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  • Lara Crigger

What’s So Great About The Color Blue?

Updated: Feb 26

In this issue:

What's So Great About The Color Blue?

The Israeli flag, in motion

The color blue features in this week’s Torah portion quite a bit. The blue yarn asked for in T’rumah is used for the priestly vestments; blue sapphires are used in the “breastplate of decision;” and two engraved lapis lazuli stones cap off the priestly shoulder pads.

In modern times, the color blue remains deeply connected to Judaism. It’s become a cultural shorthand for anything Jewish (especially around Hannukah), probably because of the Israeli flag, whose colors are blue and white.

So why is blue such an important color to Jews—and, by extension, to the state of Israel?

For starters, there’s the obvious worship connection. In addition to the color’s appearance in the original priestly vestments, blue is one of the acceptable colors for use in tzitzit.

However, it wasn’t until the 19th century that blue (and white) began to be more widely associated with Jewish cultural identity. An 1864 poem by Ludwig August Frankl titled, “Judah’s Colors,” declared blue and white to be our unofficial color scheme, saying:

These are the colors of the beloved country,

Blue and white are the borders of Judah;

White is the radiance of the priesthood,

And blue, the splendors of the firmament (Source)

From there, the colors became intrinsic to Zionist identity, featuring in slogans, posters, protest flags, and more. Even from the days of the First Aliyah, when Jews immigrated back to our ancestral homeland in the late 19th century, we flew banners that came in blue, white, or both.

Okay, but… why blue? Why not, say, gold, which features plenty in worship practices and in various Torah passages (not to mention a precious metal)?

The answer may be all around us. Blue is the color of the sky, where the divine throne is said to be, and the color of the oceans from which all life on this planet first arose. Blue is peaceful and calming, yet it evokes vastness and great potential.

From the Kabbalistic tradition, blue is the color associated with hokhmah, or Wisdom—specifically, the wisdom of God’s creative spark: “Hokhmah (Wisdom) represents the first impulse to Create, as it arose in the Creator.” (Source) That is to say: The color blue evokes the act of Creation itself.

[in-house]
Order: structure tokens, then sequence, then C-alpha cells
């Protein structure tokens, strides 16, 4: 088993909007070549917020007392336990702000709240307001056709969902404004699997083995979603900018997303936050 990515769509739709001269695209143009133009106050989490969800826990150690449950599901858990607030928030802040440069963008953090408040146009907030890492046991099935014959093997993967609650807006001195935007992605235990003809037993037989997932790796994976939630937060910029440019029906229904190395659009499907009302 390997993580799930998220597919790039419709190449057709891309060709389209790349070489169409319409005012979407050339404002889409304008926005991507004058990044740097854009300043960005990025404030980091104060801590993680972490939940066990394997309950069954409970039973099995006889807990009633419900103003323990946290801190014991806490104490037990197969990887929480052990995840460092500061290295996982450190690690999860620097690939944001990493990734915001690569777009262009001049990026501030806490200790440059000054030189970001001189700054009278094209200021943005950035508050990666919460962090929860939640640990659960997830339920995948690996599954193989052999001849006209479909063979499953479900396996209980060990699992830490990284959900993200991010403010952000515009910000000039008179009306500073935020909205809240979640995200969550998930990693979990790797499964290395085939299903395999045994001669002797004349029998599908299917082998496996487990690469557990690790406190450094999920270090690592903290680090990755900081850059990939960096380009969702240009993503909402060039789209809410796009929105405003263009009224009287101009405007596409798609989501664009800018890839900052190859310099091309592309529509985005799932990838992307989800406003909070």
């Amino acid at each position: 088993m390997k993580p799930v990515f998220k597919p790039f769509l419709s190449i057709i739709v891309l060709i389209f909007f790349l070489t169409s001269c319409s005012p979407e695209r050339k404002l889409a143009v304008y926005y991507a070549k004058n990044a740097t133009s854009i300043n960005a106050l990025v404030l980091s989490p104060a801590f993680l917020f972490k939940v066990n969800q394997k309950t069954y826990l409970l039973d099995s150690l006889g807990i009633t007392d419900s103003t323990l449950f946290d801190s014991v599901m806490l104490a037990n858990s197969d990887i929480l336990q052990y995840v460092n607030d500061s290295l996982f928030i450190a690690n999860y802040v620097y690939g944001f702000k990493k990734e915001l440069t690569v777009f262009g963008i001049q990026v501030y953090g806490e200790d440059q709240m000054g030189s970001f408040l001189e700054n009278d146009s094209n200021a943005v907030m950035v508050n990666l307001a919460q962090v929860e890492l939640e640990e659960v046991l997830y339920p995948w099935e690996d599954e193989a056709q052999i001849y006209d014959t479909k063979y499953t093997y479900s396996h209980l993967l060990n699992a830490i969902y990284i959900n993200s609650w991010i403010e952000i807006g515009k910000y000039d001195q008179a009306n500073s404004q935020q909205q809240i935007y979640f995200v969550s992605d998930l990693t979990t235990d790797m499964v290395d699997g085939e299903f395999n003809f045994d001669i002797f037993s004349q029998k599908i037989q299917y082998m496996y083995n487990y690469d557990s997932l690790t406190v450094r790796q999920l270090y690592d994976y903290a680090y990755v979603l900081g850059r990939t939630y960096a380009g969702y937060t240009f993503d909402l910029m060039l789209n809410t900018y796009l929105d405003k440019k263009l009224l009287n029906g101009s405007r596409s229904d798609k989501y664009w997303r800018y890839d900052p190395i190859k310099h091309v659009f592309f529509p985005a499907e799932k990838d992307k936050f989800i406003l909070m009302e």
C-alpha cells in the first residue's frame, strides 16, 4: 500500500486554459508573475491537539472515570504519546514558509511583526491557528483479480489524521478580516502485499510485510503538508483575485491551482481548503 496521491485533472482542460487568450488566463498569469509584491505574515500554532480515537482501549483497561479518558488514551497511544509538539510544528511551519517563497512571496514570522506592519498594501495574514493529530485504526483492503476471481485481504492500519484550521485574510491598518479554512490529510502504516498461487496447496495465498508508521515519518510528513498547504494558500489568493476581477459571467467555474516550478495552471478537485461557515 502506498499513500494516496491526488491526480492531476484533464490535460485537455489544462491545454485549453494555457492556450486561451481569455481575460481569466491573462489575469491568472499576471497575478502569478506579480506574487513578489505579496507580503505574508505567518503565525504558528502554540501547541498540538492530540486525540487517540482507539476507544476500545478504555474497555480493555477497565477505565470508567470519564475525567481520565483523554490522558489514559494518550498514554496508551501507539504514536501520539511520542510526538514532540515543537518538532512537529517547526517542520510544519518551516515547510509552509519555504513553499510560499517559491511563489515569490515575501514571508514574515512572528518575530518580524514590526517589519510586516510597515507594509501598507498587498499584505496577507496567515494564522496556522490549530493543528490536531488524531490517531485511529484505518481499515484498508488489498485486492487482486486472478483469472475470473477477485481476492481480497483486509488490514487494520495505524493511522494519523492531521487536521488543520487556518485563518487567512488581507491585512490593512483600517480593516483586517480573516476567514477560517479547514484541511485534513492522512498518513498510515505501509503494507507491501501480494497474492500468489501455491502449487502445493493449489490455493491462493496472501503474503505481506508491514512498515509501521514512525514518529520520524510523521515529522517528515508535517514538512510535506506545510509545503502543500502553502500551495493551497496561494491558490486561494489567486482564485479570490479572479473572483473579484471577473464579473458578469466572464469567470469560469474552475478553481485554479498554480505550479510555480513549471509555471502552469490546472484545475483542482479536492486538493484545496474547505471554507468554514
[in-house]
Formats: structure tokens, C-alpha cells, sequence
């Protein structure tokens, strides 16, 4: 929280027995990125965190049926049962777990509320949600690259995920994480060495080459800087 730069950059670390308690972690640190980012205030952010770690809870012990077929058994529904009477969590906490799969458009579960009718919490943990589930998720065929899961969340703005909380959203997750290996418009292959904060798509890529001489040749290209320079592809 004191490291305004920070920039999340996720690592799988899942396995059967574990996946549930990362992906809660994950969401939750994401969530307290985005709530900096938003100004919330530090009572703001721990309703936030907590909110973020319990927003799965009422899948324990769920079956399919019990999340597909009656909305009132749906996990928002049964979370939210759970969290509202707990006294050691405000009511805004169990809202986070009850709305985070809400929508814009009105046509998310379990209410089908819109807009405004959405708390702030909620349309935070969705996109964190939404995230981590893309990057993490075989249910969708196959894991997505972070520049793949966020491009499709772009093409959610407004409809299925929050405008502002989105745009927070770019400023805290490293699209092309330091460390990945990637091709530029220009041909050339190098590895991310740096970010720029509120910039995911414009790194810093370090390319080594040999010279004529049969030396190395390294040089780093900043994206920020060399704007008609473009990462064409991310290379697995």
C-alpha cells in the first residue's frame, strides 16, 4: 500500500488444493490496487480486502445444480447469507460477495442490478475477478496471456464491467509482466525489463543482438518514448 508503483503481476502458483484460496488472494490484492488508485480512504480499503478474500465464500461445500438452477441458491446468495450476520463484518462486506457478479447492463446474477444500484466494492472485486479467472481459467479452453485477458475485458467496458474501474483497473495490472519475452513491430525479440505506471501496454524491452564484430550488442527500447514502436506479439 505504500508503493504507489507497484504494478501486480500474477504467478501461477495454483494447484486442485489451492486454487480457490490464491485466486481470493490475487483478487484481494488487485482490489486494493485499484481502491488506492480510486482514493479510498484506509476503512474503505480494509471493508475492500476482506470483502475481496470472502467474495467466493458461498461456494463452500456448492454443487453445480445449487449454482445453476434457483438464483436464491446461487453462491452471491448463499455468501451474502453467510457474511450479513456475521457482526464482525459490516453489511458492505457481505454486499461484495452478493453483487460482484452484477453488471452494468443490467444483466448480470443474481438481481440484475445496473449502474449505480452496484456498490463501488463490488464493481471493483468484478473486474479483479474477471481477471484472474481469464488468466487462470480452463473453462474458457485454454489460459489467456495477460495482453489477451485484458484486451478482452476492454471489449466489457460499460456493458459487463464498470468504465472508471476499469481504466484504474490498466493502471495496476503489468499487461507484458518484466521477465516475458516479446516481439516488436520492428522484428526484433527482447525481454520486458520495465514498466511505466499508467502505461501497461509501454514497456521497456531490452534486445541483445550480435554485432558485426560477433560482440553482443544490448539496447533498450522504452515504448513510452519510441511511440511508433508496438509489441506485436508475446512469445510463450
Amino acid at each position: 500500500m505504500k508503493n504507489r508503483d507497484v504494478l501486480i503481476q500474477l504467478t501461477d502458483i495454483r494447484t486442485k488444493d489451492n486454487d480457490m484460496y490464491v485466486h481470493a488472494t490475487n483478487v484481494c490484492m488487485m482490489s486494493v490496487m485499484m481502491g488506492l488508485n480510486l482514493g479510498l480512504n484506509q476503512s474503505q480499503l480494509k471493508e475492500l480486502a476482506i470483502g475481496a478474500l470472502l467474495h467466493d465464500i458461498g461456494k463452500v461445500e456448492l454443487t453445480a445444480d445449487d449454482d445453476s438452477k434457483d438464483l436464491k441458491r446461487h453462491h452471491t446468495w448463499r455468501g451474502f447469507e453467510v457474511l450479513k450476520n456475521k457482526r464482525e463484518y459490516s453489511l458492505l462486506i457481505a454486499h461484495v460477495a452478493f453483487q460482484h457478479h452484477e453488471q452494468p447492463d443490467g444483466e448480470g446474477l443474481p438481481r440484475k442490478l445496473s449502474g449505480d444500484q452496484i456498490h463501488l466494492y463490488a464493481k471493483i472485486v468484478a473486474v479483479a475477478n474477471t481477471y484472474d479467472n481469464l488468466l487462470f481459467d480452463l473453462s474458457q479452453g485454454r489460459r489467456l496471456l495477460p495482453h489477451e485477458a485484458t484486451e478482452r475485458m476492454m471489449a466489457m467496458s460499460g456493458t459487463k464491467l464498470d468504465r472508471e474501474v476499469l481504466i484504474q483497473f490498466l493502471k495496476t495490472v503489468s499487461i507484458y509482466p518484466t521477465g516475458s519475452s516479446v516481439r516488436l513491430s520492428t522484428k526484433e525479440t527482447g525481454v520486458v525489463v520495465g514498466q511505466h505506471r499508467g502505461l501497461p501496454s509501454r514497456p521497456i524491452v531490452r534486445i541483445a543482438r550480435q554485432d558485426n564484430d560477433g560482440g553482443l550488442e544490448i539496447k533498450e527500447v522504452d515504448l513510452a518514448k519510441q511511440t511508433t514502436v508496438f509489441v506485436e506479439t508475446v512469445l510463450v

No wonder then that, when it came time for us to create a flag to represent our new country, we Jews reached for the color blue. It’s the color of creating new things—an ideal choice for this nation of builders as they brought to life the first and only Jewish state in modern times.


Dara Horn On Why Educated Americans Fall For Antisemitism

Friend of Gates of Prayer Dara Horn has published a new essay in The Atlantic, Why The Most Educated People In America Fall For Anti-Semitic Lies.” In it, she busts the myth that antisemitism is primarily driven by ignorance. Far from it: Throughout history, anti-semitism has flourished in institutions of higher learning. She examines famous examples of this phenomenon, including anecdotes from her own time on Harvard’s Anti-Semitism task force.


Listen to This: "Black Sunrise"

Former hostage Mia Leimberg, the 17-year-old girl whose dog remained by her side for nearly two months in captivity, released this single with Israeli rockstar Aviv Geffen, “Black Sunrise,” about the October 7th attacks.

I first found the song on The Times of Israel website, which explains the story behind the song’s recording. It’s a haunting song of witness, and it captures the impatience we all feel to see these hostages returned home.

Please be aware that the song describes the attacks (though without graphic detail) and the video features footage of the destroyed kibbutzim attacked on October 7th. Please listen and view with care.


One Way To Help Israel Right Now: Freedom Tags

Have you seen the dog tags that politicians, celebrities, faith leaders, and regular people have been wearing that say, in Hebrew and English, "Bring Them Home Now"? These are Freedom Tags. 100% of the profits of Freedom Tags is donated to the Hostages and Missing Families Forum, which works tirelessly to bring captives back to their families.

Learn more at FreedomTags.Org


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